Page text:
SEQUIM — Julie Jackson remembers attending the first Olympic BirdFest shortly after she and her husband, Dave, moved to Sequim in early 2004.
Since then, Jackson — now a Dungeness River Audubon Center board member — has seen the festival grow exponentially, fueled by the burgeoning flock of bird-watchers whose pastime has soared in popularity both locally and nationally.
She tells all to grab their binoculars and join the Olympic BirdFest 2012 celebration at the Dungeness River Audubon Center at 2151 W. Hendrickson Road today through Sunday.
Events for the BirdFest, now in its eighth year, begin at 9 a.m. today and continue through the weekend until 4:30 p.m. Sunday.
This is the first year people can register for the event online, at www.olympicbirdfest.org.
Having been a newcomer herself, Jackson stresses beginners are encouraged and welcomed at the event.
She promises that experienced bird-watchers gladly will take them under their wings and show them the way.
“It doesn’t matter if somebody is a beginner,” she said.
“There are opportunities on field trips for the more experienced people who are available to help and make it easier for those just getting started.”
The event continues to grow.
“It’s been great fun just to see the growth and the changes,” Jackson said.
New to the festival this year: wine-tasting at Camaraderie Cellars near Port Angeles, two owl prowls — both of which are filled — two photo workshops, two trips to the Arnold and Debbie Schouten endangered waterfowl breeding sanctuary near Port Angeles, and more room at the gala banquet and silent auction at the Jamestown S’Klallam tribe’s conference center space in Blyn.
The guest speaker at the banquet — which will be at 6:30 p.m. Saturday, with a reception beginning at 5:30 p.m. — is Jerry Freilich, Olympic National Park research coordinator, who will talk about “The Importance of Birds.”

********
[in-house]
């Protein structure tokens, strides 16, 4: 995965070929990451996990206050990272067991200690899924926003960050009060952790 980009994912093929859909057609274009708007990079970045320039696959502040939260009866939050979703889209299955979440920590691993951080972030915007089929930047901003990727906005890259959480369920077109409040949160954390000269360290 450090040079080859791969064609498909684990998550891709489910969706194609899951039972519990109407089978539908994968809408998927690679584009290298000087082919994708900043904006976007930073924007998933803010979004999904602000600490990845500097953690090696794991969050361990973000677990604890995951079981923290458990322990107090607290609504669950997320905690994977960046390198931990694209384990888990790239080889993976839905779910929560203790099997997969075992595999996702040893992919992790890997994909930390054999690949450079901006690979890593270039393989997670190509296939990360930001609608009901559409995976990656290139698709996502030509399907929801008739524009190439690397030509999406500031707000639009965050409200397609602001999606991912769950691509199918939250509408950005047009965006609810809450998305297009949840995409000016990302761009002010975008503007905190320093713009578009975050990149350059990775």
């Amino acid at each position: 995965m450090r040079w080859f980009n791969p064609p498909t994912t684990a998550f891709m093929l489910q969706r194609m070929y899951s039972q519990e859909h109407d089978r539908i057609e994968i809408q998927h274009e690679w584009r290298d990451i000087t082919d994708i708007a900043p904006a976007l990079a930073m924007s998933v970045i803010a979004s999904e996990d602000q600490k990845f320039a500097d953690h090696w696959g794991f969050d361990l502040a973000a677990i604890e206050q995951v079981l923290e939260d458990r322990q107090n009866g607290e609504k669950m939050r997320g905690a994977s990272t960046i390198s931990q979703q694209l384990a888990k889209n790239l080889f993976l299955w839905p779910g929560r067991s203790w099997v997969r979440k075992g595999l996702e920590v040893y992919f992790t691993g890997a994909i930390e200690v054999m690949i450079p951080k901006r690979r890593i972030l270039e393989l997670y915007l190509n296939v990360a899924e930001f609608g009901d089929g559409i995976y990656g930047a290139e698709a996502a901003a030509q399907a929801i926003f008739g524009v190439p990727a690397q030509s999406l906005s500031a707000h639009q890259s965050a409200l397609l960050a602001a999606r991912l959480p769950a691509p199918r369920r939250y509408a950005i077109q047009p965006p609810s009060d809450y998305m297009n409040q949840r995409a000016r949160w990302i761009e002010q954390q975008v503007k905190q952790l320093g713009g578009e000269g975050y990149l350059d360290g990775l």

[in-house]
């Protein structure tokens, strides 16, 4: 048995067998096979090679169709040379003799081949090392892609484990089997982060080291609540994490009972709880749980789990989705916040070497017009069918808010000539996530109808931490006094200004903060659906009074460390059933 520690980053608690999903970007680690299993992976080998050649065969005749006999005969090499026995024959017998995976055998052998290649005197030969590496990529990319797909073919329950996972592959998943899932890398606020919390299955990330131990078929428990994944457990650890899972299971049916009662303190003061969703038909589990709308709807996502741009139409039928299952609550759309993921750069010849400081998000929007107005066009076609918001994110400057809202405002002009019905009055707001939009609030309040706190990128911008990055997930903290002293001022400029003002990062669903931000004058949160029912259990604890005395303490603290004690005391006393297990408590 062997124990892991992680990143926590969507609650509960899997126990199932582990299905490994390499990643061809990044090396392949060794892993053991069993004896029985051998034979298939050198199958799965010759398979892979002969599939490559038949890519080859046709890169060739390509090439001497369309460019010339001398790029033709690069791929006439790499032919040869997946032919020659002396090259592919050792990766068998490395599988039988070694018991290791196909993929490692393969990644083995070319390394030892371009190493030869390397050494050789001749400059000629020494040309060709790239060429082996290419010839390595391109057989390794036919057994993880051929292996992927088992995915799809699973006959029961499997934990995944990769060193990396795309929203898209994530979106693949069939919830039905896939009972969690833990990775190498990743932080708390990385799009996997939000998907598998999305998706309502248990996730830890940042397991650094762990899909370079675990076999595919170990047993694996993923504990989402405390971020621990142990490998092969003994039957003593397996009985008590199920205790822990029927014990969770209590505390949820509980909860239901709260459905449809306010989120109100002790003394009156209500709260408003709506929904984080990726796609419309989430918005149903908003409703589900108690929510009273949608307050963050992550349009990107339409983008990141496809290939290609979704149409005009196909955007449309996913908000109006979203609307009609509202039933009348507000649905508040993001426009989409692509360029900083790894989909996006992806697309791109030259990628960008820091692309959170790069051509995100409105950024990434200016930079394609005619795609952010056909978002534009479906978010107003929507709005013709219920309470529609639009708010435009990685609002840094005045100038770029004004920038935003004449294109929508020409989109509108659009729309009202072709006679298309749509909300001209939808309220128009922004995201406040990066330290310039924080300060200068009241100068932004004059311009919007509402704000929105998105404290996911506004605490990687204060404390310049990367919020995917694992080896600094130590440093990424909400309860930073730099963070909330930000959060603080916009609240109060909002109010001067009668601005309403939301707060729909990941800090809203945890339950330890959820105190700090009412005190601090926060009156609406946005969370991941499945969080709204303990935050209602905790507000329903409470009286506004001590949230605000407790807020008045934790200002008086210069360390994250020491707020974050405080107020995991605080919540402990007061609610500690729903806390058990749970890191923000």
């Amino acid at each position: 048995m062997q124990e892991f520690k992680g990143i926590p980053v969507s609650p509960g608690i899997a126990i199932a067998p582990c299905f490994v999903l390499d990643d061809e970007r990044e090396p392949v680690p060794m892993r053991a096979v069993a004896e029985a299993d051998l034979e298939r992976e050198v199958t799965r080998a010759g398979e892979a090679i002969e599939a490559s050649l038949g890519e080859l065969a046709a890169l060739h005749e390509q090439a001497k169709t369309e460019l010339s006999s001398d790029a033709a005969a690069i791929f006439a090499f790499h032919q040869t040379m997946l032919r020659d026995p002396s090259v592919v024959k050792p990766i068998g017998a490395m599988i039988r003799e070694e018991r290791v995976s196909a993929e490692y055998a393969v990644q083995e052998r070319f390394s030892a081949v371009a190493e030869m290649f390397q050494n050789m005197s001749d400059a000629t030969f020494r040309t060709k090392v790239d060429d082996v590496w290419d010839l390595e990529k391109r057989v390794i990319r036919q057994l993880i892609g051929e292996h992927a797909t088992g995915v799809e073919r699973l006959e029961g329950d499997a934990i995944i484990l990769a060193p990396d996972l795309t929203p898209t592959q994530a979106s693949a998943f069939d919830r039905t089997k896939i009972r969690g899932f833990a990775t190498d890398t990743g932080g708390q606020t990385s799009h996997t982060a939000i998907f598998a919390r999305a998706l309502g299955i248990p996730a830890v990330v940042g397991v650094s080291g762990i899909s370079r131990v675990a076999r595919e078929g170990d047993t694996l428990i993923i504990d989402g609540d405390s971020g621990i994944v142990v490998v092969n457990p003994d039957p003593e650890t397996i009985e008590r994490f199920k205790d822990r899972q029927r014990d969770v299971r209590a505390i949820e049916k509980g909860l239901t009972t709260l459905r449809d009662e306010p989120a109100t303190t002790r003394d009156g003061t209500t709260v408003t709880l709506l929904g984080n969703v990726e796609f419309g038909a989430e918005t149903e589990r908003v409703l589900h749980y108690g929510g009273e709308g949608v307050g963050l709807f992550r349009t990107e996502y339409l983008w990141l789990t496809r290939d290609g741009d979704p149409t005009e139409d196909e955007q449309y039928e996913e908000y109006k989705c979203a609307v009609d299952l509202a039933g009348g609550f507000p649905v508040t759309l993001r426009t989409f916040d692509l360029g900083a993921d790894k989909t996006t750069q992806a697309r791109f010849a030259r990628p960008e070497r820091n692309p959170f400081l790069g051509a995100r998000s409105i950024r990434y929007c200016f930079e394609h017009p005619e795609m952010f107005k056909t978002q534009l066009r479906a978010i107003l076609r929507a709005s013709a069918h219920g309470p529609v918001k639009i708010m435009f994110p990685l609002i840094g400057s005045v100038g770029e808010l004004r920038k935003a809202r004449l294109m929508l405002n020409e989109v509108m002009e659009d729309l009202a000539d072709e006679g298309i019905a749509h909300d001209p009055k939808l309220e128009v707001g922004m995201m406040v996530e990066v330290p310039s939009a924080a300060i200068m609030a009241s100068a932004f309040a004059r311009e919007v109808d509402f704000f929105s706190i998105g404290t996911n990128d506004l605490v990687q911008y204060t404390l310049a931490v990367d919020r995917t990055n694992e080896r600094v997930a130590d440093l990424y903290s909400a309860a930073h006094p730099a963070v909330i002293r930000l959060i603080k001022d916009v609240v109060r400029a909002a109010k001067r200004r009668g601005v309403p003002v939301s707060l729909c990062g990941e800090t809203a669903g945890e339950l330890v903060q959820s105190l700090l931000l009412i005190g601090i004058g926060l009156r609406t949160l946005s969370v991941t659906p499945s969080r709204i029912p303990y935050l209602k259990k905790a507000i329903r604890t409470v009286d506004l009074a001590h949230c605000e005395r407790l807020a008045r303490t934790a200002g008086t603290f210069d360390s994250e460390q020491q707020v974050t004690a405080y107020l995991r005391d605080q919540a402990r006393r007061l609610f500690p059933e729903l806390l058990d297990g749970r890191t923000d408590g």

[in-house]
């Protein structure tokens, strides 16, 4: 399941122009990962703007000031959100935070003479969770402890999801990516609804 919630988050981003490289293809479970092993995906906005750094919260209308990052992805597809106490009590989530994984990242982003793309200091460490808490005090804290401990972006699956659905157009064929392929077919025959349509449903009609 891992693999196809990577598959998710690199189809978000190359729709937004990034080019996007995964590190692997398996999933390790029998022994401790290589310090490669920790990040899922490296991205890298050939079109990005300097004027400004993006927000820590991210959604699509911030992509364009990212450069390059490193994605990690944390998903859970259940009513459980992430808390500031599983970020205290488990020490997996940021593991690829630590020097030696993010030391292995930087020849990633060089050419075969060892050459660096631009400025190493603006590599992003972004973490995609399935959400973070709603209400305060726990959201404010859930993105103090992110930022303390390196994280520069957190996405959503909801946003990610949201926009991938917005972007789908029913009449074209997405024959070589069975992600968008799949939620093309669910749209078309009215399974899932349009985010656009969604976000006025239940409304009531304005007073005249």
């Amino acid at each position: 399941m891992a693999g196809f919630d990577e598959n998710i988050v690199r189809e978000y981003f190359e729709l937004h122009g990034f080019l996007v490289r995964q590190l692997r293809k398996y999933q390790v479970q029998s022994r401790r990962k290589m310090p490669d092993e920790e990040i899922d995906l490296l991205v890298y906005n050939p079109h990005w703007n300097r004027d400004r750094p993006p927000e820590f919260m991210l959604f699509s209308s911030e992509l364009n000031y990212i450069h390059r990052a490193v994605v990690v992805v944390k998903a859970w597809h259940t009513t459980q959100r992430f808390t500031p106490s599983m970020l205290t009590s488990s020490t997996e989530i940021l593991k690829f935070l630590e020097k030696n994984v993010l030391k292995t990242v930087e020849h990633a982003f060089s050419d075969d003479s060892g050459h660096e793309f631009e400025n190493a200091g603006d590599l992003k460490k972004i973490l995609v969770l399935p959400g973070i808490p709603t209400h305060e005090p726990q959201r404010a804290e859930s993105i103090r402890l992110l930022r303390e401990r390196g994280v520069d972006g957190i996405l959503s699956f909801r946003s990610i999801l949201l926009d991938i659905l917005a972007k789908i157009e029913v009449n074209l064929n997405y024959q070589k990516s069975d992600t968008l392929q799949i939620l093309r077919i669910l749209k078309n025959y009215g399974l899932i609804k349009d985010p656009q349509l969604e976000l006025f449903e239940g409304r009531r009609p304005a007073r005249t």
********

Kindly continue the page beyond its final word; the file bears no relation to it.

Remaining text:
Before the banquet, the nearby Native Art Gallery and totem carving shed will be open from 5 p.m. to 6 p.m. for visits.
The banquet is $35.
The waterfowl breeding sanctuary, a licensed facility managed by the Schoutens, raises 15 species of sea ducks — including the harlequin and long-tailed ducks, and spectacled, king and common eiders.
As of late Wednesday, spaces were available on the tours of the facility, set from 1 p.m. to 4 p.m. today and from 9:30 a.m. to 12:30 p.m. Sunday, for $25.
Some seats on Sunday’s second cruise to Protection Island National Wildlife Refuge, where 70 percent of the region’s marine birds nest, remained available as of late Wednesday.
The boat trip, set from 1:30 p.m. to 4:30 p.m. — and led by Dave Jackson, Julie Jackson’s husband — costs $60.
The earlier cruise, set from 9:30 a.m. to 12:30 p.m., is sold out.
The Olympic BirdFest is a partnership of the Olympic Peninsula Audubon Society, Dungeness River Audubon Center and Jamestown S’Klallam tribe.
Proceeds from the festival help support the educational programs of the Dungeness River Audubon Center.
Variety of birds
The North Olympic Peninsula harbors marbled murrelets, rhinoceros auklets, harlequin ducks, black oystercatchers, bald eagles and peregrine falcons.
Margie Palmer, BirdFest chairwoman and a member of the Dungeness River Audubon Center, said she is involved in the festival just for the joy of it.
“I have always been interested in birds and going on all the Wednesday morning bird walks,” said Palmer, a retired librarian.
On a walk Wednesday, she spotted emperor geese, native in Alaska and uncommonly seen near Dungeness Spit.
She also has seen a Rufus hummingbird at her home, a harbinger of spring on the Peninsula.
For more information, phone 360-681-4076, email email@example.com or visit www.olympicbirdfest.org.
Sequim-Dungeness Valley Editor Jeff Chew can be reached at 360-681-2391 or at firstname.lastname@example.org.